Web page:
You are walking down the street and see someone walking their dog. It is a beautiful dog, one that you don’t see every day. In my case, you will see me with my very large Saint Bernard. You want to take a moment to appreciate the animal and learn more about it. So, you walk over and want to pet him/her.
We have all been in this situation before, and we have all walked over to admire the dog. Being in the position of dog owner, however, can sometimes become an awkward situation if you want to say no or if your dog is not the best behaved pup on the block.
My Saint Bernard is beautiful, loving, and HUGE. People always want to pet him and talk to me about him. While it is great that I can meet new people and socialize on my walk, that is not what I always want. My dog likes to lick and jump and drool. When a person asks if they can pet him, the first thing I tell them is that he may jump and drool on them. Usually, this does not deter them. They tell me that it’s ok and start petting him. Sometimes, when they realize how MUCH he drools, they get offended and expect me to apologize for something I warned them about. And if he jumps and knocks them down, they sometimes get upset by this. If a person tells you their dog jumps and the dog is very large, brace yourself if you want to come close enough for petting him or her.
For those times that I want to say no and keep walking, what do I do? For the most part, I wear my headphones and play my music when I walk, and I look ahead, so many people comment and I do not hear or see them. But for the most persistent people, what should I do?
Since I do not have the heart to tell people my dog will bite them or to be rude to them, I am writing this article to give an etiquette lesson to those that may need one!
When you are walking down the street and see a person in a jogging suit, walking their dog at a brisk pace, looking straight ahead, odds are they do not want to be disturbed. As cute, fluffy, big, or unique as their dog may be, the fact that they are out doors with their pet does not equal an invitation to pet their dog and talk about the weather! So, please, in this situation, admire from afar and maybe next time, they will be out on a leisurely walk and would like to stop and talk.
If you are out with your children and you all see a large dog being walked, please please please ask if your children can pet it from far away. This way, if the dog will jump, get excited, or may nip, you know about it and can make your decision based on facts and not just how the dog looks. Large dogs do not know how large they really are. As puppies, and sometimes adults, they get excited around new people. My dog, like most other Saint Bernard’s, is very big and very clumsy. My dog would never hurt a person, especially a child on purpose. But when you have an excited child and a large clumsy dog, that may become dangerous. So, please, let your child know that when there is a large dog, they should not approach them because even if they are not mean, accidents can happen. Nobody wants a beautiful pet to become a liability, so consider what MAY happen before approaching with young children.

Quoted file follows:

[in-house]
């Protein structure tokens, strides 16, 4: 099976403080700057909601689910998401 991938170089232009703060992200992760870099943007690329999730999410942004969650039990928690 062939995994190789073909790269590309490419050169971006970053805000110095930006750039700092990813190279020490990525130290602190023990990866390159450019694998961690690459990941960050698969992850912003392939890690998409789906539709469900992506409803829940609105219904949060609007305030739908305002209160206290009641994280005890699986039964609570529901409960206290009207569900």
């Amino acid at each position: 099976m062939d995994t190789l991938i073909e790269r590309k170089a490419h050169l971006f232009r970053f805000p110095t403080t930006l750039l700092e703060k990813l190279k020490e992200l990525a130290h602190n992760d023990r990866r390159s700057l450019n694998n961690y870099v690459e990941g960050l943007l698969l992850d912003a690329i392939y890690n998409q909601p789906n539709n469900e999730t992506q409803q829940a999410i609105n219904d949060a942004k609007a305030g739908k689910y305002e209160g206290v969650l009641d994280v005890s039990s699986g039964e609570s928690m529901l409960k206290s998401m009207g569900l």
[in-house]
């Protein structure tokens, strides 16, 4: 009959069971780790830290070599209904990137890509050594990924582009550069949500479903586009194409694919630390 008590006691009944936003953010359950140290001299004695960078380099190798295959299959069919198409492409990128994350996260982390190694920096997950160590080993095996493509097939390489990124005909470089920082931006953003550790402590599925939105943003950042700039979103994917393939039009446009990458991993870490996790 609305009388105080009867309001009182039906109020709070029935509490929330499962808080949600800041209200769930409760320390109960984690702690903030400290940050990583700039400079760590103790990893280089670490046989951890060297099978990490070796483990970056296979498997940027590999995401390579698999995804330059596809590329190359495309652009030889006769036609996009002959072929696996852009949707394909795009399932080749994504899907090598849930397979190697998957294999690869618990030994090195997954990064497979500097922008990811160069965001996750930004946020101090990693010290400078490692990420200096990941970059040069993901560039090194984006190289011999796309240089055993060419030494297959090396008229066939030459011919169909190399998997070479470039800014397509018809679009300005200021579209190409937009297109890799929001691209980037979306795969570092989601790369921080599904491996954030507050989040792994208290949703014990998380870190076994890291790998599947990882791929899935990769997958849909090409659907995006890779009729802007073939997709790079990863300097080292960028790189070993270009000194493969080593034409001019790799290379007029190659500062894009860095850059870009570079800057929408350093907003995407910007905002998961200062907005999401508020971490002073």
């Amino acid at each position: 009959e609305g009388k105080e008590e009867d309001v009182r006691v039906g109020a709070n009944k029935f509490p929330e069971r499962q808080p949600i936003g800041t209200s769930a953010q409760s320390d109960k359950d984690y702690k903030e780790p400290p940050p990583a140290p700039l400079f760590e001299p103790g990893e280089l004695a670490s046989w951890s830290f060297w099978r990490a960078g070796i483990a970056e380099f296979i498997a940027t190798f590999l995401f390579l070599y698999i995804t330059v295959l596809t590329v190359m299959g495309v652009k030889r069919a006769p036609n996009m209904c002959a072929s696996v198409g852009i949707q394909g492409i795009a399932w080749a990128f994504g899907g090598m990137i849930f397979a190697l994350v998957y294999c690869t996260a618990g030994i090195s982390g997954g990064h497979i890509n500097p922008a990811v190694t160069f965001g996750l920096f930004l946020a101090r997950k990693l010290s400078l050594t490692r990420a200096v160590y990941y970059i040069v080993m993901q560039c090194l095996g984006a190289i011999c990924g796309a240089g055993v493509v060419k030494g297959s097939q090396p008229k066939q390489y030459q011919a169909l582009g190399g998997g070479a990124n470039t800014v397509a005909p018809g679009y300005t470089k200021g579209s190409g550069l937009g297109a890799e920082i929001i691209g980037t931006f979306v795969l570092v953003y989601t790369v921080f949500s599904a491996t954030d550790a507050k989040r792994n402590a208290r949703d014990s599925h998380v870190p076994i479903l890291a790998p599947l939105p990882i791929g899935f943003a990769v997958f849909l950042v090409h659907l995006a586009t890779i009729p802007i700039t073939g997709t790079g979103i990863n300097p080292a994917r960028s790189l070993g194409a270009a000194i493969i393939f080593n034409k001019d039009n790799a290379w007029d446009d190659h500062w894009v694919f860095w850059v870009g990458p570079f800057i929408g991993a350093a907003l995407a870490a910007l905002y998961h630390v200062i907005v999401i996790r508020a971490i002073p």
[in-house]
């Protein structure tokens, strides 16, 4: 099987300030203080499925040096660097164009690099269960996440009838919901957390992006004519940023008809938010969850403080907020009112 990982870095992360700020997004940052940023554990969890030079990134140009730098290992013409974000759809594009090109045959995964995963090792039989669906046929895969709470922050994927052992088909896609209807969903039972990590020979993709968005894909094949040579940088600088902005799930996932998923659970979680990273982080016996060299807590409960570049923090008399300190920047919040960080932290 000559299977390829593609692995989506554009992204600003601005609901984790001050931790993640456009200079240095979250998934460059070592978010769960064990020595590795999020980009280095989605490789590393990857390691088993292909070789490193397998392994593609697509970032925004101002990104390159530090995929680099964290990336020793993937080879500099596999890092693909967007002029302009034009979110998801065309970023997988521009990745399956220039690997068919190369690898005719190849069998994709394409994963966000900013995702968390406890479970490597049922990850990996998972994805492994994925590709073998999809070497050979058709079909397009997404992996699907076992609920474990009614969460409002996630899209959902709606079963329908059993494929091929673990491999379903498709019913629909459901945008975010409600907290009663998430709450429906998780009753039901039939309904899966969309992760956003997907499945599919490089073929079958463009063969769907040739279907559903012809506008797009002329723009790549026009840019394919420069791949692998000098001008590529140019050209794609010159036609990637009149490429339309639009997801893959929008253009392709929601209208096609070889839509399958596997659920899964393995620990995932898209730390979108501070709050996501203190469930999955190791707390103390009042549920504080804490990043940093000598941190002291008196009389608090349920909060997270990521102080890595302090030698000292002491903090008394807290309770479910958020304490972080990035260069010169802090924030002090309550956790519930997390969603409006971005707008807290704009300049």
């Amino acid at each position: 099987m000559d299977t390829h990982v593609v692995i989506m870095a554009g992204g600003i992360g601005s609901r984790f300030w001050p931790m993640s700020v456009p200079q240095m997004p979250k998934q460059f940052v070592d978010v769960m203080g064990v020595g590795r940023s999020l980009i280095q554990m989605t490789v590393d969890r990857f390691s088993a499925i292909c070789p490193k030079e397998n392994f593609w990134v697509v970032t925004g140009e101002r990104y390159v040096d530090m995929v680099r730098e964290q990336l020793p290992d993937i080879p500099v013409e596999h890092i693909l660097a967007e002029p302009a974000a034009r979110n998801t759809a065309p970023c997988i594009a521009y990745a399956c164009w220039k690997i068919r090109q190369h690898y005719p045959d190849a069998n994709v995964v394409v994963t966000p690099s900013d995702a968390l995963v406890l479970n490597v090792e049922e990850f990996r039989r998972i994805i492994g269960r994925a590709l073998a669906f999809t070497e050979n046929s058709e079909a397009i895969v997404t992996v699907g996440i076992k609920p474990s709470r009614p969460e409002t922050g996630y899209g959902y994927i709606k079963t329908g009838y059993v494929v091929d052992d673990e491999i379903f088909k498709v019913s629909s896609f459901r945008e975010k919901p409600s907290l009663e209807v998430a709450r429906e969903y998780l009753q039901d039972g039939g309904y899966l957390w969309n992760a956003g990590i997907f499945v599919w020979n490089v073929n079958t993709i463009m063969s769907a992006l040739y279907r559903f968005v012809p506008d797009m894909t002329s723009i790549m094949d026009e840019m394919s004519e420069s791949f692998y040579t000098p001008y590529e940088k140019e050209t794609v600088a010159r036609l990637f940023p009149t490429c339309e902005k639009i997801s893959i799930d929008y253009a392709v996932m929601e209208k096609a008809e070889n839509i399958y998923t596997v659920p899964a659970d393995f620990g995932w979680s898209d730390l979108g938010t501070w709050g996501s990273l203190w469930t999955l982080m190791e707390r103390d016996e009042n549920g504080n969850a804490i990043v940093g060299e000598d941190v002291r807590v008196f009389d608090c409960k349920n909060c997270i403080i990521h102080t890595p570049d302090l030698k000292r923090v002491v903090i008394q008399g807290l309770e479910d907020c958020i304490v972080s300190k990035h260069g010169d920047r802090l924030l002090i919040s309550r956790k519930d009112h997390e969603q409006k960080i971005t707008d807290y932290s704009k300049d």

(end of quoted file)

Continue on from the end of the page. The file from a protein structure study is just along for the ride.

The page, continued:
Another thing that happens often is people will stop me and ask me all kinds of things about the Saint Bernard breed. While I did much research before welcoming my beloved pet into my home, I am not an expert and can not guide people on their decision when I know nothing about them. So, please limit your questions to a few, leave the rest for the breeder or vet.
When you see a person walking towards you and they have a large dog that is not behaving for whatever reason, do NOT approach them at that time. When my Cesar sees a squirrel, all bets are off as far as obedience goes. He outweighs me and is almost entirely all muscle and when he wants to chase a squirrel, odds are that is EXACTLY what we will be doing. Add a stranger that wants to pet him into the mix and we have an all out circus waiting to happen. And no, you probably can not help the owner. If the dog is not going to obey the owner (Saints in particular are obedient and loyal), they are not going to listen to you.
Last but not least, please watch the body language of the owner. As mentioned previously, when a person is out and about for exercise, they do not want to be disturbed. If they look upset, maybe walking their dog is their way to clear their mind, please let them. But if they are happy and walking in a leisurely way, give you eye contact, wave, or acknowledge you in another way, they probably will not mind stopping for a SHORT chat and letting you pet their pup.
If you follow these rules of simple etiquette, you can avoid accidents and have a little understanding that a dog owner does not always want to be interrupted, so please do not take it personally if they do not acknowledge you or talk to you for a long time. If you were on the other side of the leash that holds a large dog, you would want, maybe even expect, the very same courtesy!